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DEPRESSION: How It Affects Children and Adolescents

The truth is that depression does not affect only adults, but children and adolescents, too. Depression is a disease as are diabetes, or high blood pressure. It is believed to be the disease of the future. World Health Organisation estimates that it will soon become the second public health issue in the world.

Depression affects the growth and development, academic achievement, relationships 

About 3-5% of children and adolescents had a depression episode in their history. The condition affects the growth and development, academic achievement, relationships in the family and with peers. Various factors participate in the genesis of depression. They may be categorised into biological, factors originating in the personality, and environmental factors,

It has been noted that the incidence of depression is higher in some families. It is assumed that genes make the person react to stressful situations with the symptoms of depression. Furthermore, research has shown concrete changes at the level of the activity of certain neurotransmitters – chemical substances which enable brain cells to communicate. Diminished activity in certain neurotransmitters in some parts of the brain has been noted and proved. That is why medications have been developed for the treatment of depression aiming at the diminished activity of these neurotransmitters, having an effect upon symptoms.

Personality factors are the tendency of a person to a negative cognitive style, resulting with hopelessness and depression in situations of failure, interpersonal losses or rejection. Consequently, some authors define depression as a consequence of the combination of negative experience and a negative interpretation of events.

Environmental factors for the occurrence of depression symptoms include harmful events in the environment, like neglect and abuse, stressful events, like a loss, parental divorce, family dysfunction implying the existence of significant and frequent conflicts among family members, domestic abuse, witnessing domestic abuse, chronic diseases, addiction.

Differences in depression between adults and children/adolescents

Clinical interview is the first step in the evaluation if some child/adolescent suffering from depression. It is important to talk with the parent/carer and the child/adolescent separately.

Depression in children/adolescents is very similar to depression in adults, only with some specific characteristics. There are differences in the scope, severity and effect of symptoms. The child/adolescent will be depressed or irritable most of the day, with significant difficulties in functioning in the family, school and with peers, but will be able to enjoy some activities, unlike adults who suffer from depression.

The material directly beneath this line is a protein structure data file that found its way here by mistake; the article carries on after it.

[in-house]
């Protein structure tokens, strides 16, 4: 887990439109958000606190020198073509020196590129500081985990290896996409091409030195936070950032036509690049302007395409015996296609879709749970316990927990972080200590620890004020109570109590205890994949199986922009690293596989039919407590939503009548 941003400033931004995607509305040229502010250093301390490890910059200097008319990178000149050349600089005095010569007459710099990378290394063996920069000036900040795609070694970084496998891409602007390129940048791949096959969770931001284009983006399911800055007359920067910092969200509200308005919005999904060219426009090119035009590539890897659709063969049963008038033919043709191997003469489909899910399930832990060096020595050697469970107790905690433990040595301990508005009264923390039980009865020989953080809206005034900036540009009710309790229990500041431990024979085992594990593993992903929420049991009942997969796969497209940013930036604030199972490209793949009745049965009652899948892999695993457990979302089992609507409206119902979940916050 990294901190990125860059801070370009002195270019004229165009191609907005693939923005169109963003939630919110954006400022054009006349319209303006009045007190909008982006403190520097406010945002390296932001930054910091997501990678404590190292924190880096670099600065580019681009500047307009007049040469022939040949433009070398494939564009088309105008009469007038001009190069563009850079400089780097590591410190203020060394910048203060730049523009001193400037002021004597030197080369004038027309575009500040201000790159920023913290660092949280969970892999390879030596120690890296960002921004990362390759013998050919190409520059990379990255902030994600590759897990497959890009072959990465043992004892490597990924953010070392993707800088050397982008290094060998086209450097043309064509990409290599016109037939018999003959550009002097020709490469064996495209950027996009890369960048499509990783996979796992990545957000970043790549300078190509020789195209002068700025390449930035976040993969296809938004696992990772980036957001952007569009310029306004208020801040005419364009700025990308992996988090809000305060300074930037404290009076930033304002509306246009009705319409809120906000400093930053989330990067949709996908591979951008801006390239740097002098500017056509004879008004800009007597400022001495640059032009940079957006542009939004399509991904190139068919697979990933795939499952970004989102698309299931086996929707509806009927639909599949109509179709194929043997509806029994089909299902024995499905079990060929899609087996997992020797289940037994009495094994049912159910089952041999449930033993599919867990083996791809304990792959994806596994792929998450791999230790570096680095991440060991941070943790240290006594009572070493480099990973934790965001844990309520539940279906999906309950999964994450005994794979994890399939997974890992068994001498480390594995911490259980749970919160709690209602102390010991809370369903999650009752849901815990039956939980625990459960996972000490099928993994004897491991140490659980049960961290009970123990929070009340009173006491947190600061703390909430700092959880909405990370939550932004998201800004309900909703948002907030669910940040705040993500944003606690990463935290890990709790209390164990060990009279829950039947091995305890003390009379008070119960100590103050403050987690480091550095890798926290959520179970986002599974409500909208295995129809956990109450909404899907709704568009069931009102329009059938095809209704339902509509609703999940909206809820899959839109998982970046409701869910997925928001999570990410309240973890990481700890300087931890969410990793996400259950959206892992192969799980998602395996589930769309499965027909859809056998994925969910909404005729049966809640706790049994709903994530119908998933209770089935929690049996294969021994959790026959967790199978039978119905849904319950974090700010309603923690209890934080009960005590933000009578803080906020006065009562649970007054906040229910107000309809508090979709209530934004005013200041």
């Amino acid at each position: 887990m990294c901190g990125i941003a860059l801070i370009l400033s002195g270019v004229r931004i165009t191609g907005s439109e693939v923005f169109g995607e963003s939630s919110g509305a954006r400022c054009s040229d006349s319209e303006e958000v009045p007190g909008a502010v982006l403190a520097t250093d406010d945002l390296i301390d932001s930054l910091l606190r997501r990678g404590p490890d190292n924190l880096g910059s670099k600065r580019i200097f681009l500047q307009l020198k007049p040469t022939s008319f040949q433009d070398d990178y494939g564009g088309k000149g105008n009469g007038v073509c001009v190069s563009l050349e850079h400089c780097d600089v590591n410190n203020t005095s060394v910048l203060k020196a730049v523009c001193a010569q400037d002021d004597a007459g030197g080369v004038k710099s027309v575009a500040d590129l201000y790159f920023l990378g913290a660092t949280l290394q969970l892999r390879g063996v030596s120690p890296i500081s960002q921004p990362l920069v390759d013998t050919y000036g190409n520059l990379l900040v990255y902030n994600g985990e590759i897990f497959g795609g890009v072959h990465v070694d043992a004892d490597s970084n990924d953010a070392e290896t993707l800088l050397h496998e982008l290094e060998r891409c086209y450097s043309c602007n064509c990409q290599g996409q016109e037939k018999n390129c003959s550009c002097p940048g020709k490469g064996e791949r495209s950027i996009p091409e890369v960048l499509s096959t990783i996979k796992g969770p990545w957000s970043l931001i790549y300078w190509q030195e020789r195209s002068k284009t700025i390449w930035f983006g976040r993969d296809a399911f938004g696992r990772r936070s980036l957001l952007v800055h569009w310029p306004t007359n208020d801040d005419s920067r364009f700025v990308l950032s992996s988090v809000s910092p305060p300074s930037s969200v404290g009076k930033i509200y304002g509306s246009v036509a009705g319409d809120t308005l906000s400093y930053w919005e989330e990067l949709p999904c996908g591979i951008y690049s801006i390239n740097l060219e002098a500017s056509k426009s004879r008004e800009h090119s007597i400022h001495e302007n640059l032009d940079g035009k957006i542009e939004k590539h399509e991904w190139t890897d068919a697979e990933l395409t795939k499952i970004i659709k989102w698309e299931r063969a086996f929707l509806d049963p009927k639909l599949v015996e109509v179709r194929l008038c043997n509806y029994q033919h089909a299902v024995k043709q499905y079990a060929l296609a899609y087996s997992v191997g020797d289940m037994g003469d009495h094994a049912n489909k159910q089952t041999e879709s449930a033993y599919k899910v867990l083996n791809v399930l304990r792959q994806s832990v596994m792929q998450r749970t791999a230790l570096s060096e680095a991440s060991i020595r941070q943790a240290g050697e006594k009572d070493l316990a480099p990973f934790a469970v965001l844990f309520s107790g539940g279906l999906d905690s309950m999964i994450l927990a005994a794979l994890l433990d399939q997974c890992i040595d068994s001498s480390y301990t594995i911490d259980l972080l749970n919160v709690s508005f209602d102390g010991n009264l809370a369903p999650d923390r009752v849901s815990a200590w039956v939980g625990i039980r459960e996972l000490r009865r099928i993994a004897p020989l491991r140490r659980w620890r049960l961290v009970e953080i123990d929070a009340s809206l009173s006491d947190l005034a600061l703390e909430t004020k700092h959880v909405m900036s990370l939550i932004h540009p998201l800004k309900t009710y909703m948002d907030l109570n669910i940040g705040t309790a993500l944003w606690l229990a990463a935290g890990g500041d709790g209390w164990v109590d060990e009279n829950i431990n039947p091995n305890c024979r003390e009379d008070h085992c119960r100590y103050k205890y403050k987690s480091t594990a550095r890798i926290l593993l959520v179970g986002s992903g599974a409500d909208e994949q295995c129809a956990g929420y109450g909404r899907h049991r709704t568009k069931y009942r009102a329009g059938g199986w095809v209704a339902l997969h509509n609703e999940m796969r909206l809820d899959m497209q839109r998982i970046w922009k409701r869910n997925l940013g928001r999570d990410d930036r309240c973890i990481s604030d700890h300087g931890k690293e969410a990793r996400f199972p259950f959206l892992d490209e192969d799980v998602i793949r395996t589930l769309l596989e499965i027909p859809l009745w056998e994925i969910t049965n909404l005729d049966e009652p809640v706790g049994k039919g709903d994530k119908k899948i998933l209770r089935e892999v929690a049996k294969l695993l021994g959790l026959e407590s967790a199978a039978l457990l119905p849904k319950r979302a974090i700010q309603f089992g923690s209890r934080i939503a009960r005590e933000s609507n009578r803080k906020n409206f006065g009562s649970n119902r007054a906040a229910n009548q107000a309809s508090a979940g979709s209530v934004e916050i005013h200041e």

Symptoms like depressive mood with a subjective feeling of sadness or emptiness and others’ perception that somebody is sad or tearful, loss of interest or pleasure in all or almost all activities, increase or decrease of body weight, with the accompanying increase or decrease of appetite, insomnia or sleeping too long, psychomotor speed or slowing perceived by others, but also a subjective feeling of restlessness or slowing, fatigue and energy loss, concentration difficulties, difficulties in decision making, feeling of worthlessness, of guilt, of hopelessness, low self-esteem, thoughts of death, suicidal ideas without plans or suicidal plans and attempts, indicate depression.

Adolescence – a period of big changes

Adolescence is considered a period of higher incidence of depression because it is a period of big changes, maturation, crisis. It is the time when the adolescent is not a child any more, but not an adult either, the time of searching for one’s own identity and independence as well as adjustment to physiological and physical changes. It is also the time of frequent misunderstandings between adolescents and parents which aggravates the circumstances for both the adolescents searching for their own path and for the parents who cope with their own midlife crisis. The period of quest for identity is accompanied with separation from parents, often followed with the feeling of loss, which requires acting on the feelings in order to grow and acquire personal autonomy. Adolescents can often feel lonely. Transient changes of mood, mild depression and anxiety can be considered normal phenomena in the course of their personal development.

Therapies

Psychosocial and pharmacological therapies are administered in the treatment of depression in children and adolescents. Depending on the severity of symptoms, a combination of various psychosocial therapies, like psycho education, psychotherapy and medication are often administered in the treatment. In cases of suicidality it is necessary to consider child/adolescent safety and hospitalisation.

Finally, it is important to mention that behind the seemingly various behaviour changes, academic failure, difficulties in peer relationships, eating disorders, we must not forget that they may implicate depression in the child/adolescent.

Written by: Dr. Renata Zdenković, psychiatrist / Photo: David Castillo Dominici, FreeDigitalPhotos.net

Child Protection Center of Zagreb

 

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